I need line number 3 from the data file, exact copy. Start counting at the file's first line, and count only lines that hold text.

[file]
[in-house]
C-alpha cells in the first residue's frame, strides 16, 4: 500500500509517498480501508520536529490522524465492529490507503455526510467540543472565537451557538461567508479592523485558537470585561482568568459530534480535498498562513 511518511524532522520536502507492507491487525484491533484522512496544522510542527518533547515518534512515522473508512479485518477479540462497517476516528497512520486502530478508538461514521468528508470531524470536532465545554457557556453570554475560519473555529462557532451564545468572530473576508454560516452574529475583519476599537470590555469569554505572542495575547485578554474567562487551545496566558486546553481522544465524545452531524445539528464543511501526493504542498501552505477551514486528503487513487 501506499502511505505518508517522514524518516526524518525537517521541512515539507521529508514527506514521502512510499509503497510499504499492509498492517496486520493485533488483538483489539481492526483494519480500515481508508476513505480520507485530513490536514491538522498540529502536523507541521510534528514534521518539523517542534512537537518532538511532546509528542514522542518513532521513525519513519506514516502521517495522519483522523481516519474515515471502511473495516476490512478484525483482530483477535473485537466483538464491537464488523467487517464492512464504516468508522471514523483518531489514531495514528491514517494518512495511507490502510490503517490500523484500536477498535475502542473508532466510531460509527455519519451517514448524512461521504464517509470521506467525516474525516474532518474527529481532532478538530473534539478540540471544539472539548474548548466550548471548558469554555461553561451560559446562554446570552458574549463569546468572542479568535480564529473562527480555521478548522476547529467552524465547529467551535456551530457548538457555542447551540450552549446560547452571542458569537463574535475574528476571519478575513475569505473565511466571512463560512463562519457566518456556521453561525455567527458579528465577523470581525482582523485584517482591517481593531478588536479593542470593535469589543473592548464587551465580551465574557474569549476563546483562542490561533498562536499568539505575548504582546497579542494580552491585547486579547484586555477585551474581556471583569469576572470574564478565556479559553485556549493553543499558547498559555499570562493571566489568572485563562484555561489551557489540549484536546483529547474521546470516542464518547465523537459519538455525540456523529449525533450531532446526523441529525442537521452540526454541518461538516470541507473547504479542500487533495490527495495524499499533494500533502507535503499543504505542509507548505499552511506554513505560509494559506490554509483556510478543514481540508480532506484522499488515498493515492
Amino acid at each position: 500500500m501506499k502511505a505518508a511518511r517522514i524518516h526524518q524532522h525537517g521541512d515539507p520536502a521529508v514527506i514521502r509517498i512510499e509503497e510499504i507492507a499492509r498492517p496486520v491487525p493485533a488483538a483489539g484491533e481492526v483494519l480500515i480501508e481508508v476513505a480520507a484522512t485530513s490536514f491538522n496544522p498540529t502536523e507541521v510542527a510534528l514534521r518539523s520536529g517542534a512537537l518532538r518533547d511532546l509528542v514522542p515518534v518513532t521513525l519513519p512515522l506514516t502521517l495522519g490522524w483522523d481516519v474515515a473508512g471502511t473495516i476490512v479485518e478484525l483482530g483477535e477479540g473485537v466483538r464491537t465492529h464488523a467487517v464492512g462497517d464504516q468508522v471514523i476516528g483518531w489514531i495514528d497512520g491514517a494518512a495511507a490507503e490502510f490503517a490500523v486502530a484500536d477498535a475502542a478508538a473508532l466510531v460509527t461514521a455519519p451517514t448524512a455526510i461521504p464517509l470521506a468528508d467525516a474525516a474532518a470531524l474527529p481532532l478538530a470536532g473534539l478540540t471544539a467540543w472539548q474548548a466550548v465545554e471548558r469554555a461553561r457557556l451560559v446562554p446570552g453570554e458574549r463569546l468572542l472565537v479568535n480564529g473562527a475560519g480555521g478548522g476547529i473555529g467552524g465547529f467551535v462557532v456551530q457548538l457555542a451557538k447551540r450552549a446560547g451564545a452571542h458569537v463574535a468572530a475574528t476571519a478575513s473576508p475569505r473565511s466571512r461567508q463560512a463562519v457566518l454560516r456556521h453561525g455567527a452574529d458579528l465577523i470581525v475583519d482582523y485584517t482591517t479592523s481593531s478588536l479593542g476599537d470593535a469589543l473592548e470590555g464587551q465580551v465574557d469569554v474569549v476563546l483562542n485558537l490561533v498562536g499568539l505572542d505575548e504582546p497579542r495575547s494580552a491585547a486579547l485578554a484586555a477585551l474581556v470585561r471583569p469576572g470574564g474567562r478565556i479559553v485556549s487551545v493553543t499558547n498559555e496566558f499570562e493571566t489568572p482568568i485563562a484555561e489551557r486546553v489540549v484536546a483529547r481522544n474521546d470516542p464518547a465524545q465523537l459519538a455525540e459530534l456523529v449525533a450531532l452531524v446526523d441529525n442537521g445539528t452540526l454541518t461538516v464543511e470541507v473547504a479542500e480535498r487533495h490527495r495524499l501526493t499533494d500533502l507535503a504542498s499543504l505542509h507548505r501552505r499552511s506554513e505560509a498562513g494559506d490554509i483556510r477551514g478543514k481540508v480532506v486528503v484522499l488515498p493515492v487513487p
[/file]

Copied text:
Amino acid at each position: 500500500m501506499k502511505a505518508a511518511r517522514i524518516h526524518q524532522h525537517g521541512d515539507p520536502a521529508v514527506i514521502r509517498i512510499e509503497e510499504i507492507a499492509r498492517p496486520v491487525p493485533a488483538a483489539g484491533e481492526v483494519l480500515i480501508e481508508v476513505a480520507a484522512t485530513s490536514f491538522n496544522p498540529t502536523e507541521v510542527a510534528l514534521r518539523s520536529g517542534a512537537l518532538r518533547d511532546l509528542v514522542p515518534v518513532t521513525l519513519p512515522l506514516t502521517l495522519g490522524w483522523d481516519v474515515a473508512g471502511t473495516i476490512v479485518e478484525l483482530g483477535e477479540g473485537v466483538r464491537t465492529h464488523a467487517v464492512g462497517d464504516q468508522v471514523i476516528g483518531w489514531i495514528d497512520g491514517a494518512a495511507a490507503e490502510f490503517a490500523v486502530a484500536d477498535a475502542a478508538a473508532l466510531v460509527t461514521a455519519p451517514t448524512a455526510i461521504p464517509l470521506a468528508d467525516a474525516a474532518a470531524l474527529p481532532l478538530a470536532g473534539l478540540t471544539a467540543w472539548q474548548a466550548v465545554e471548558r469554555a461553561r457557556l451560559v446562554p446570552g453570554e458574549r463569546l468572542l472565537v479568535n480564529g473562527a475560519g480555521g478548522g476547529i473555529g467552524g465547529f467551535v462557532v456551530q457548538l457555542a451557538k447551540r450552549a446560547g451564545a452571542h458569537v463574535a468572530a475574528t476571519a478575513s473576508p475569505r473565511s466571512r461567508q463560512a463562519v457566518l454560516r456556521h453561525g455567527a452574529d458579528l465577523i470581525v475583519d482582523y485584517t482591517t479592523s481593531s478588536l479593542g476599537d470593535a469589543l473592548e470590555g464587551q465580551v465574557d469569554v474569549v476563546l483562542n485558537l490561533v498562536g499568539l505572542d505575548e504582546p497579542r495575547s494580552a491585547a486579547l485578554a484586555a477585551l474581556v470585561r471583569p469576572g470574564g474567562r478565556i479559553v485556549s487551545v493553543t499558547n498559555e496566558f499570562e493571566t489568572p482568568i485563562a484555561e489551557r486546553v489540549v484536546a483529547r481522544n474521546d470516542p464518547a465524545q465523537l459519538a455525540e459530534l456523529v449525533a450531532l452531524v446526523d441529525n442537521g445539528t452540526l454541518t461538516v464543511e470541507v473547504a479542500e480535498r487533495h490527495r495524499l501526493t499533494d500533502l507535503a504542498s499543504l505542509h507548505r501552505r499552511s506554513e505560509a498562513g494559506d490554509i483556510r477551514g478543514k481540508v480532506v486528503v484522499l488515498p493515492v487513487p